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Regular version of the site

Article

Russian Pension Reform under Quadruple Influence

Problems of Post-Communism. 2019. No. 66. P. 96-108.
Prisyazhniuk D., Cook L. J., Aasland A.

Russia ’ s government initiated pension reform in 2013 to resolve a crisis: the prolonged
recession had created a huge Pension Fund de fi cit that required unsustainable subsidies
from the state budget. The article analyzes four sets of in fl uences on that reform: those
from above (high-level policy makers), inside (government ministries, legislators), below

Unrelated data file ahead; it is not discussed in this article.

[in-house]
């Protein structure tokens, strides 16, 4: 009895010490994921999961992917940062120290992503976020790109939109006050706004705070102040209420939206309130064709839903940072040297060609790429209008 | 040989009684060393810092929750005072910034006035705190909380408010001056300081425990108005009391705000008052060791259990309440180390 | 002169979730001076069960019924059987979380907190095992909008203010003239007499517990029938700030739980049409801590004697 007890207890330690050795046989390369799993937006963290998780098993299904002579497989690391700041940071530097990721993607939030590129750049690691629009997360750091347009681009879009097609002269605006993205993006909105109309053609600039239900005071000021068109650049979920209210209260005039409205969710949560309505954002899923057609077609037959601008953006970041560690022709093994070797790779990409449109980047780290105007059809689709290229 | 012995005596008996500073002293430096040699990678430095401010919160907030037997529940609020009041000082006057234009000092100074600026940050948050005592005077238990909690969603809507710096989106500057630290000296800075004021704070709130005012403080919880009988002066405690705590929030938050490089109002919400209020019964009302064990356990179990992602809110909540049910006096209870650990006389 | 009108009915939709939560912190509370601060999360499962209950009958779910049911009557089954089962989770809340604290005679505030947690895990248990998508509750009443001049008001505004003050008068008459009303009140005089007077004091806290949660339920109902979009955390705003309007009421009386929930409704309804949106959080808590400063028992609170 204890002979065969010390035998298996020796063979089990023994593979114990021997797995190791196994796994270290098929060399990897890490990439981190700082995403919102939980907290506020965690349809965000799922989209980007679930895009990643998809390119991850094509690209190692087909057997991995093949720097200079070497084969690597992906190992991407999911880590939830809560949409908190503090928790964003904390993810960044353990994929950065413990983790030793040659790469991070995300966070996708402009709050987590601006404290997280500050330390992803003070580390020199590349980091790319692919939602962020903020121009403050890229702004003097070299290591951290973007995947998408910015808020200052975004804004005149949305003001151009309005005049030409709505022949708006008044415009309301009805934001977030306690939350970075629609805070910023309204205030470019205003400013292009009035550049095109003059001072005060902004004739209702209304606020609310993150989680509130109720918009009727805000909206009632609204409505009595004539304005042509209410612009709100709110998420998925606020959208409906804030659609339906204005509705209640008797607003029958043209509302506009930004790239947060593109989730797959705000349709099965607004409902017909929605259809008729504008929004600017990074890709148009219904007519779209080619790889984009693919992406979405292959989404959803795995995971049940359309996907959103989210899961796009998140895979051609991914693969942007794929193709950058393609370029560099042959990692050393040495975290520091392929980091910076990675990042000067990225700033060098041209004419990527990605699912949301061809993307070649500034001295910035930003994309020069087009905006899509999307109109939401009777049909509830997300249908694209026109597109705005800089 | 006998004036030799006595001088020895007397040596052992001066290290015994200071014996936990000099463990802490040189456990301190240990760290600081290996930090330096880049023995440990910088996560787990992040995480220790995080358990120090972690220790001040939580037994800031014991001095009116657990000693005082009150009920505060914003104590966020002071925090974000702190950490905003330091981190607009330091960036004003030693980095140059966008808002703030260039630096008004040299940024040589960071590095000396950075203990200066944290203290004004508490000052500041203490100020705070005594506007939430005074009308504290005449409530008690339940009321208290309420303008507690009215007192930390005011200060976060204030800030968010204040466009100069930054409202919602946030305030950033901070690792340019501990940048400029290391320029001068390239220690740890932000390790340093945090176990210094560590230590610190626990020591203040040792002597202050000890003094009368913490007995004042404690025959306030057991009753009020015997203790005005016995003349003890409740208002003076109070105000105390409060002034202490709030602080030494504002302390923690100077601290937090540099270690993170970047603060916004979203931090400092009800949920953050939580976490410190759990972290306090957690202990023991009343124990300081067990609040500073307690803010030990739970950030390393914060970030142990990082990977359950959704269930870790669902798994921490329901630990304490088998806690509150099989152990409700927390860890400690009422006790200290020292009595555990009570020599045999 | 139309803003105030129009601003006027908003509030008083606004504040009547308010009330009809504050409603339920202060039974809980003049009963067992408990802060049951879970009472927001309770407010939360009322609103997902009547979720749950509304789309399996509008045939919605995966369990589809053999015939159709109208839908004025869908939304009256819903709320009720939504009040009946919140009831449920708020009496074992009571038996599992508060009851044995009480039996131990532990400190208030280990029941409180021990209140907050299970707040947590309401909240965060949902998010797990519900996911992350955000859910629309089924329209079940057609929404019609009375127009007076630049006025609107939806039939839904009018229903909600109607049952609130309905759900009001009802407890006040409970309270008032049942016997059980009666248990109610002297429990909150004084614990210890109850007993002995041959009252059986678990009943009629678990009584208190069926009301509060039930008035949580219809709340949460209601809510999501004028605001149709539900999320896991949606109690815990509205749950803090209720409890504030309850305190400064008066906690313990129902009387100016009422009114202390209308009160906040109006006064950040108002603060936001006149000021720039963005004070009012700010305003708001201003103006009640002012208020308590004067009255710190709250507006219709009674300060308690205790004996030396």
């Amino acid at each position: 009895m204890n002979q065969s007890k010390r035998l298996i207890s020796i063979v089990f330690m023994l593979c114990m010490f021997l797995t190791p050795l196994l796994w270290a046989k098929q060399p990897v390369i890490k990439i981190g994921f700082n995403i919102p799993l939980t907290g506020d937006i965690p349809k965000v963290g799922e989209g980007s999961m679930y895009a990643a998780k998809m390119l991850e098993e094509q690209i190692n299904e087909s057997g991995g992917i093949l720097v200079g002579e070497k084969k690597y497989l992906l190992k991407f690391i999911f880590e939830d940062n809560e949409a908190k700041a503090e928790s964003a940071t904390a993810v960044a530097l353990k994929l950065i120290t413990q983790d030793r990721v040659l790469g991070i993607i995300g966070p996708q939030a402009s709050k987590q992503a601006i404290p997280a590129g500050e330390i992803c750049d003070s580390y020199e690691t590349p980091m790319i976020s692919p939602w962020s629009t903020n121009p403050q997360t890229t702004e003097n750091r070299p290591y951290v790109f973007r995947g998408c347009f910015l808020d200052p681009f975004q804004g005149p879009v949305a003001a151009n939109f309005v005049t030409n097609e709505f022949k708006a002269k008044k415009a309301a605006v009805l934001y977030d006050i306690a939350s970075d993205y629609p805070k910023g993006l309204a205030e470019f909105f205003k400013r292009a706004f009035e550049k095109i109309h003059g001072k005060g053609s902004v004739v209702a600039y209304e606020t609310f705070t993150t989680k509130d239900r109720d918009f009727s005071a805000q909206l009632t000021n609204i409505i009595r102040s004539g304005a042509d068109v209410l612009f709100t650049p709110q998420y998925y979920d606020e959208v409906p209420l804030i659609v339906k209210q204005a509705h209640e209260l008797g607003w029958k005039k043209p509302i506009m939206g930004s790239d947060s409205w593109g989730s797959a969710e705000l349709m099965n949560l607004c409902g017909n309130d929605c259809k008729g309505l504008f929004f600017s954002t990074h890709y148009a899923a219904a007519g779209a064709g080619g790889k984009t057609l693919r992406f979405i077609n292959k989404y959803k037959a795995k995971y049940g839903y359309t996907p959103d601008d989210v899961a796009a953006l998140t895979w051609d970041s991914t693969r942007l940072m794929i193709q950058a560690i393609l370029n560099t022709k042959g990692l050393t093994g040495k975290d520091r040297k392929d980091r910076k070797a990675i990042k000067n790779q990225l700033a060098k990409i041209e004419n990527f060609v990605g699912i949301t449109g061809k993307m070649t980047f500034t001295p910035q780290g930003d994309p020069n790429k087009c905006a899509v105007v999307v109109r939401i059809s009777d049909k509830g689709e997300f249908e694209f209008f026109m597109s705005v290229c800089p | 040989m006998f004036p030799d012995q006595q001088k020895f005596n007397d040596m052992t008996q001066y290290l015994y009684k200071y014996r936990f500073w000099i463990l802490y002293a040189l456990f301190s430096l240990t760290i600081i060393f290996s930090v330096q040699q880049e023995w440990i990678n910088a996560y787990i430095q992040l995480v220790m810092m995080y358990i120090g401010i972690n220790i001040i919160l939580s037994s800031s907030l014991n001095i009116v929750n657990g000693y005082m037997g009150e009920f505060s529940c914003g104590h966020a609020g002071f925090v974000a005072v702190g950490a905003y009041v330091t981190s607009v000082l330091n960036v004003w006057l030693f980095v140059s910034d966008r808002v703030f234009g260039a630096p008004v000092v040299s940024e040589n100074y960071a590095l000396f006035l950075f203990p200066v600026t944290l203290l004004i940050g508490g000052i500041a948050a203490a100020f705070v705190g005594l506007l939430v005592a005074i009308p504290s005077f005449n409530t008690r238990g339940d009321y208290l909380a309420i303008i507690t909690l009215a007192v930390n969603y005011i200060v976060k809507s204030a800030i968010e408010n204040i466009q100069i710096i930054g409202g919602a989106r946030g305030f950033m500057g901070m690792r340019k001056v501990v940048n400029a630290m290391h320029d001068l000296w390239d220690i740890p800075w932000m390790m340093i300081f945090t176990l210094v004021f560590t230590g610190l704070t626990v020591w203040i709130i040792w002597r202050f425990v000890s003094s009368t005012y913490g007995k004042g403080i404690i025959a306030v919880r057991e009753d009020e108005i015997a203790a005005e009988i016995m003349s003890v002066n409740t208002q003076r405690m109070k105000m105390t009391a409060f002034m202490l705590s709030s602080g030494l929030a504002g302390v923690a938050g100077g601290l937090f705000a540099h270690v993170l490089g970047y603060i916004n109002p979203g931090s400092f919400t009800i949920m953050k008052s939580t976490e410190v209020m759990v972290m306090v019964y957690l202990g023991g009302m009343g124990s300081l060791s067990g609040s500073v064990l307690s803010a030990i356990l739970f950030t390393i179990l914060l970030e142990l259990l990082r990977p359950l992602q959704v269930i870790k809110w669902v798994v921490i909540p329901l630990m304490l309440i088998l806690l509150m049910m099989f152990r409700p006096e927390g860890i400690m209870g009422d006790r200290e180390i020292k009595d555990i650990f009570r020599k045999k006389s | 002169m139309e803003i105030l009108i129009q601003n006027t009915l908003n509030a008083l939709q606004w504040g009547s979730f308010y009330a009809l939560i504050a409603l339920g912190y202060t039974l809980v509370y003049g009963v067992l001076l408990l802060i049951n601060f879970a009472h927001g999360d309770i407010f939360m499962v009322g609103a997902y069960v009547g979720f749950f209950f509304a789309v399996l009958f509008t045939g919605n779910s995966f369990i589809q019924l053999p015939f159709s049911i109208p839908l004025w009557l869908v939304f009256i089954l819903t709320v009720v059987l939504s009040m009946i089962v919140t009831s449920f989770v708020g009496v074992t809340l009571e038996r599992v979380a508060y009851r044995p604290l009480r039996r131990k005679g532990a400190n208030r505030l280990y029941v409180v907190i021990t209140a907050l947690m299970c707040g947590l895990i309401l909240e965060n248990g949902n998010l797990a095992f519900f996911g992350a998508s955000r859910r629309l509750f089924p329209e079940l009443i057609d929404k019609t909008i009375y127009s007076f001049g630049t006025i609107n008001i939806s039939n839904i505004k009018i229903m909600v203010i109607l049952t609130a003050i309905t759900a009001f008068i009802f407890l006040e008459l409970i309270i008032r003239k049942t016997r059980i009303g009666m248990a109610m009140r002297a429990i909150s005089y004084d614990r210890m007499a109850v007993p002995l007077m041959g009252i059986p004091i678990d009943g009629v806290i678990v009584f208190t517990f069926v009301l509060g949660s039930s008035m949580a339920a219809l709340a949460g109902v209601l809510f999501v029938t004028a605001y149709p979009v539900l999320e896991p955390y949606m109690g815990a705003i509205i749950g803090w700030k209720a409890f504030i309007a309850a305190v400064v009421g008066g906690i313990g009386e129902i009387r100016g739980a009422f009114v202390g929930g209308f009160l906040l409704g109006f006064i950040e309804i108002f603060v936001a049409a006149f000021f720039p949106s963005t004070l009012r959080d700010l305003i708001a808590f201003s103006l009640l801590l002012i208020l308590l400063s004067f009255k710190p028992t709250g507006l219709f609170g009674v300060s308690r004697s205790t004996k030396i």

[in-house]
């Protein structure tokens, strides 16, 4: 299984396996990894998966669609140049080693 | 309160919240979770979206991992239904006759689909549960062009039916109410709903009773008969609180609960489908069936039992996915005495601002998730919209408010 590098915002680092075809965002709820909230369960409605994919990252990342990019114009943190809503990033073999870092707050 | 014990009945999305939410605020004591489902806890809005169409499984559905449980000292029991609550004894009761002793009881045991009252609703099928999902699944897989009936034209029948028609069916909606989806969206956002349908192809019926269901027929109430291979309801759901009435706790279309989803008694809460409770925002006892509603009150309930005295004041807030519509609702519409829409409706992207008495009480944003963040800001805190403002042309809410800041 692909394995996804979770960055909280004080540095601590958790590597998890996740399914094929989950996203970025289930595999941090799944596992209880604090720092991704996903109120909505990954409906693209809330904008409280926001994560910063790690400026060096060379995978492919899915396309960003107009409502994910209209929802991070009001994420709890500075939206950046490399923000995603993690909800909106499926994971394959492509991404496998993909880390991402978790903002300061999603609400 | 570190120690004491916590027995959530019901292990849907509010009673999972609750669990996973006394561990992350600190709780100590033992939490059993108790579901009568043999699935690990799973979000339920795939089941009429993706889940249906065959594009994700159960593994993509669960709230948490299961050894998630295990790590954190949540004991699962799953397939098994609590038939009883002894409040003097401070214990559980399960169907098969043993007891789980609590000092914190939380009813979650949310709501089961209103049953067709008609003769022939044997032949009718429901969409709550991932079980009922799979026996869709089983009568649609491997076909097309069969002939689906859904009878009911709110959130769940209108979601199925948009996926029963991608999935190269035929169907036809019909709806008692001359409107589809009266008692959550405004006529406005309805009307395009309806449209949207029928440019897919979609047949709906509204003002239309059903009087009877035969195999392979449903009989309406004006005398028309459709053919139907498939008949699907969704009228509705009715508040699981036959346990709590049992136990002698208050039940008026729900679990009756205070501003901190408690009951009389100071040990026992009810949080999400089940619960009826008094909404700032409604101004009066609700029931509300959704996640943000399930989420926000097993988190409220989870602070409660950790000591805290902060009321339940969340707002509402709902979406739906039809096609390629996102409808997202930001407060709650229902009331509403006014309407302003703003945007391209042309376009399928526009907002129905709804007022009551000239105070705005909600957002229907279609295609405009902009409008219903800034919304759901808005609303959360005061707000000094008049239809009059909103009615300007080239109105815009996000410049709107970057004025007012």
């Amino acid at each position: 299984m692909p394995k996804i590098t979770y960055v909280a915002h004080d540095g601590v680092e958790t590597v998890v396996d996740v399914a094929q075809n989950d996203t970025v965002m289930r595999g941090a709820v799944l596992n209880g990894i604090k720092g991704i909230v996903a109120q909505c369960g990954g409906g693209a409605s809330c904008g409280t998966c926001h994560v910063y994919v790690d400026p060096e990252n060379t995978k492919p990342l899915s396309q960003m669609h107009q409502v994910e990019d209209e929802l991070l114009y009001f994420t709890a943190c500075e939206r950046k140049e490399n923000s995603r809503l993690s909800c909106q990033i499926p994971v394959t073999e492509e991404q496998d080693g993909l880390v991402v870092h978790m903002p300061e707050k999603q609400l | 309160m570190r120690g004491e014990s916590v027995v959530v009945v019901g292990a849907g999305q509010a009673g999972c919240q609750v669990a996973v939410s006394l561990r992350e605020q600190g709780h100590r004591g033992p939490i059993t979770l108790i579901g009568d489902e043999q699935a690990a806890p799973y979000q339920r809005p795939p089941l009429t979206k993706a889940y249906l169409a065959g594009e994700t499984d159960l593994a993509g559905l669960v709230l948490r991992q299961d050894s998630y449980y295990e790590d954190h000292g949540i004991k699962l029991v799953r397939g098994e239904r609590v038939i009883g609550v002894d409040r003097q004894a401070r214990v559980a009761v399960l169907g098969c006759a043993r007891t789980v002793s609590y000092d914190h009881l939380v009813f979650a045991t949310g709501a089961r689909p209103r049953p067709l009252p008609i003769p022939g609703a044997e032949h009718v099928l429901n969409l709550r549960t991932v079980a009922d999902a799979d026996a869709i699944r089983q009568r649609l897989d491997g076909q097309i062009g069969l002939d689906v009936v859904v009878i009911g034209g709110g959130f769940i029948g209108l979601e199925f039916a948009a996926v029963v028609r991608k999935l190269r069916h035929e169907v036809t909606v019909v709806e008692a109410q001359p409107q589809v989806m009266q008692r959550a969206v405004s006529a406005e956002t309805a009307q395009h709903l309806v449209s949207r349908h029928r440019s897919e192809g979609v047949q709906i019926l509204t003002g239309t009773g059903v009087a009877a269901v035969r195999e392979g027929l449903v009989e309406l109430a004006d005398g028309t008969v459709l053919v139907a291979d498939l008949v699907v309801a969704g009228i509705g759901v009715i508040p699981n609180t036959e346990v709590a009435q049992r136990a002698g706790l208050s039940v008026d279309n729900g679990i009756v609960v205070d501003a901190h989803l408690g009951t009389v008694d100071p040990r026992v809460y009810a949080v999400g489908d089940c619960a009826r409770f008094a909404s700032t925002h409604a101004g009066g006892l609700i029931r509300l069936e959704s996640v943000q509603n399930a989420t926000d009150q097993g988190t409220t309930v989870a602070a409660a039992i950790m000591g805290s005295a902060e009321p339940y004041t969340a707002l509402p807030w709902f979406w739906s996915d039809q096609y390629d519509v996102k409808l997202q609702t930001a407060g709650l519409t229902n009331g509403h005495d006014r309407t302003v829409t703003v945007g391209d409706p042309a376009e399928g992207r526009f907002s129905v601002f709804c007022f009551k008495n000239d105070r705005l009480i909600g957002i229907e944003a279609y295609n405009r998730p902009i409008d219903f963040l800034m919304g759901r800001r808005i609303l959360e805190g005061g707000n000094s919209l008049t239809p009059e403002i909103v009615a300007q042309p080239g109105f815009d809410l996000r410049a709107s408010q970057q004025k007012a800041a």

(civil society, public opinion), and outside (international actors, policy learning). We fi nd
that the strongest in fl uences come from above and inside, and analyze the con fl icting policy
preferences of key actors on reversal of pension privatization, indexation of payments, and age
of eligibility. The policy process is protracted and fails to resolve major issues. Irresolution
results from the leadership ’ s effort to avoid blame for pension bene fi t cuts despite the
weakness of civil society ’ s in fl uence. The current reform effort has been tentative, halting,
and indecisive, indicating a government with a diminished capacity to resolve this major
social policy problem.